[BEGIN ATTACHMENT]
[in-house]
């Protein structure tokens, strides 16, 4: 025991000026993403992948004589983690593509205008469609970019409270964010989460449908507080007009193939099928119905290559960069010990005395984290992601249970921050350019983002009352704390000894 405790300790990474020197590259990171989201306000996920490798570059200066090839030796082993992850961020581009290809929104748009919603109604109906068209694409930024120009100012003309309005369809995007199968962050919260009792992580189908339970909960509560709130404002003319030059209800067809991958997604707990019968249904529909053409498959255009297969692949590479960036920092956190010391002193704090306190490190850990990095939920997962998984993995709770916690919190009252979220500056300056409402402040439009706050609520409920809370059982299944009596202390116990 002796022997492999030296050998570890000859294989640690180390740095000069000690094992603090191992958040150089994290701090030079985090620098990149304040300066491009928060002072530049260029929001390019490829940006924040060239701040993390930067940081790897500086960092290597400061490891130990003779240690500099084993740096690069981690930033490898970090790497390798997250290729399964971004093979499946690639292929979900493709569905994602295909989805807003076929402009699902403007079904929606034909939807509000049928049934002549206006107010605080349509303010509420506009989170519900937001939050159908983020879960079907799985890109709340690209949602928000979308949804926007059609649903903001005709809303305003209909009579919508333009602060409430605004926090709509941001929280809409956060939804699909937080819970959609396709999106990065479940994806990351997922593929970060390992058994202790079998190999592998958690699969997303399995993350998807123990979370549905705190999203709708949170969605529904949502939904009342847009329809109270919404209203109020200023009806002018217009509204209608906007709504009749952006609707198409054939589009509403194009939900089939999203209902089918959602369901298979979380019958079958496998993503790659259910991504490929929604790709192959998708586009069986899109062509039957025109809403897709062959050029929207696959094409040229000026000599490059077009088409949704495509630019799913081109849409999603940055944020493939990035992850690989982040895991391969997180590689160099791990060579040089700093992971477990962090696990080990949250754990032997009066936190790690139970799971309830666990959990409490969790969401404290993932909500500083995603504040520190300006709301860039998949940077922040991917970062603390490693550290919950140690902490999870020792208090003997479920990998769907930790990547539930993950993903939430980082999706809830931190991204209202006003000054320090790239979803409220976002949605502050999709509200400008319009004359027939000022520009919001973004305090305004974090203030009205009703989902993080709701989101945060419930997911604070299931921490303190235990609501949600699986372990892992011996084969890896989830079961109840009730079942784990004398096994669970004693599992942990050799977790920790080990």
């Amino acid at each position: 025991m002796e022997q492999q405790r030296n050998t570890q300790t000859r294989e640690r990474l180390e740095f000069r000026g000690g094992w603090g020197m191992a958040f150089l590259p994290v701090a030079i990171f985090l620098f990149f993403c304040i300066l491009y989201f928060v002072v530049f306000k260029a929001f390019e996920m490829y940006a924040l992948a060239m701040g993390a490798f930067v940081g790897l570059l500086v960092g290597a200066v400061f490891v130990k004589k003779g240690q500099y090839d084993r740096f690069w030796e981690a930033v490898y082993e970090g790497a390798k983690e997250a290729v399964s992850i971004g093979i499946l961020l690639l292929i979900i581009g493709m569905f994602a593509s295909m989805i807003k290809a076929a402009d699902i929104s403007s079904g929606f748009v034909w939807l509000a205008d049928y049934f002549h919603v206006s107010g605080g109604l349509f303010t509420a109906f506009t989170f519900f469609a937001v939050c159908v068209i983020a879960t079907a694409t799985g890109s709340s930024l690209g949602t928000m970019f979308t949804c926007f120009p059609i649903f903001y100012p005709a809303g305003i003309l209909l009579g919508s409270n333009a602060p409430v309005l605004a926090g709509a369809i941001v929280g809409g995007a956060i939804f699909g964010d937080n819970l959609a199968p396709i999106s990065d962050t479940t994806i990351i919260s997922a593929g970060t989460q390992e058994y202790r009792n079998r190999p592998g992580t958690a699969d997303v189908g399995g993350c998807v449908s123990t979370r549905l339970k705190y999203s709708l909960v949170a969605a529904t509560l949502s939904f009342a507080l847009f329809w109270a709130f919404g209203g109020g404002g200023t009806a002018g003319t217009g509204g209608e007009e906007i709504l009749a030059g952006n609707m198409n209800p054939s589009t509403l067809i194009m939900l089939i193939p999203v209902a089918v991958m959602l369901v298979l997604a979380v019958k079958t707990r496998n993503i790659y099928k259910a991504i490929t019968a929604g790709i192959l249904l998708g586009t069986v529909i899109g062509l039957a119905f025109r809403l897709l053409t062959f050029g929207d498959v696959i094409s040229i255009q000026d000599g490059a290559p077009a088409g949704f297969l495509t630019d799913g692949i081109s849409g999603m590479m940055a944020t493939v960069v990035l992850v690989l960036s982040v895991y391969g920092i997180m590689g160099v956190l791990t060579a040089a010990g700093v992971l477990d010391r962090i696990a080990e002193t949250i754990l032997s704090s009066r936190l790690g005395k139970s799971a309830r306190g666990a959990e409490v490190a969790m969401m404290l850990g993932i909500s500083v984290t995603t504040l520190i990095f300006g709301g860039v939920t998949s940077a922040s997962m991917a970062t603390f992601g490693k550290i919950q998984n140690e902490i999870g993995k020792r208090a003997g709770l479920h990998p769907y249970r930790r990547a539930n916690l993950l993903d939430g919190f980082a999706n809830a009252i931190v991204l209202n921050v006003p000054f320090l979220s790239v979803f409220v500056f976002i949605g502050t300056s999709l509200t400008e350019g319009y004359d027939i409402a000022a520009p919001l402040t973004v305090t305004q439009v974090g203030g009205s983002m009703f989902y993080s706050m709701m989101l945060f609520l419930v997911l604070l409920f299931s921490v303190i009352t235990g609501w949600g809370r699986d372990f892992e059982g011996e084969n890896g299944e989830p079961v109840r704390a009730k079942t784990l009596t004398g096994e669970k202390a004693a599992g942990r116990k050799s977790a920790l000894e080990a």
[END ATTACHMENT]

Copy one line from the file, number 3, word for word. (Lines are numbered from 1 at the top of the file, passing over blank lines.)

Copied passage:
């Amino acid at each position: 025991m002796e022997q492999q405790r030296n050998t570890q300790t000859r294989e640690r990474l180390e740095f000069r000026g000690g094992w603090g020197m191992a958040f150089l590259p994290v701090a030079i990171f985090l620098f990149f993403c304040i300066l491009y989201f928060v002072v530049f306000k260029a929001f390019e996920m490829y940006a924040l992948a060239m701040g993390a490798f930067v940081g790897l570059l500086v960092g290597a200066v400061f490891v130990k004589k003779g240690q500099y090839d084993r740096f690069w030796e981690a930033v490898y082993e970090g790497a390798k983690e997250a290729v399964s992850i971004g093979i499946l961020l690639l292929i979900i581009g493709m569905f994602a593509s295909m989805i807003k290809a076929a402009d699902i929104s403007s079904g929606f748009v034909w939807l509000a205008d049928y049934f002549h919603v206006s107010g605080g109604l349509f303010t509420a109906f506009t989170f519900f469609a937001v939050c159908v068209i983020a879960t079907a694409t799985g890109s709340s930024l690209g949602t928000m970019f979308t949804c926007f120009p059609i649903f903001y100012p005709a809303g305003i003309l209909l009579g919508s409270n333009a602060p409430v309005l605004a926090g709509a369809i941001v929280g809409g995007a956060i939804f699909g964010d937080n819970l959609a199968p396709i999106s990065d962050t479940t994806i990351i919260s997922a593929g970060t989460q390992e058994y202790r009792n079998r190999p592998g992580t958690a699969d997303v189908g399995g993350c998807v449908s123990t979370r549905l339970k705190y999203s709708l909960v949170a969605a529904t509560l949502s939904f009342a507080l847009f329809w109270a709130f919404g209203g109020g404002g200023t009806a002018g003319t217009g509204g209608e007009e906007i709504l009749a030059g952006n609707m198409n209800p054939s589009t509403l067809i194009m939900l089939i193939p999203v209902a089918v991958m959602l369901v298979l997604a979380v019958k079958t707990r496998n993503i790659y099928k259910a991504i490929t019968a929604g790709i192959l249904l998708g586009t069986v529909i899109g062509l039957a119905f025109r809403l897709l053409t062959f050029g929207d498959v696959i094409s040229i255009q000026d000599g490059a290559p077009a088409g949704f297969l495509t630019d799913g692949i081109s849409g999603m590479m940055a944020t493939v960069v990035l992850v690989l960036s982040v895991y391969g920092i997180m590689g160099v956190l791990t060579a040089a010990g700093v992971l477990d010391r962090i696990a080990e002193t949250i754990l032997s704090s009066r936190l790690g005395k139970s799971a309830r306190g666990a959990e409490v490190a969790m969401m404290l850990g993932i909500s500083v984290t995603t504040l520190i990095f300006g709301g860039v939920t998949s940077a922040s997962m991917a970062t603390f992601g490693k550290i919950q998984n140690e902490i999870g993995k020792r208090a003997g709770l479920h990998p769907y249970r930790r990547a539930n916690l993950l993903d939430g919190f980082a999706n809830a009252i931190v991204l209202n921050v006003p000054f320090l979220s790239v979803f409220v500056f976002i949605g502050t300056s999709l509200t400008e350019g319009y004359d027939i409402a000022a520009p919001l402040t973004v305090t305004q439009v974090g203030g009205s983002m009703f989902y993080s706050m709701m989101l945060f609520l419930v997911l604070l409920f299931s921490v303190i009352t235990g609501w949600g809370r699986d372990f892992e059982g011996e084969n890896g299944e989830p079961v109840r704390a009730k079942t784990l009596t004398g096994e669970k202390a004693a599992g942990r116990k050799s977790a920790l000894e080990a």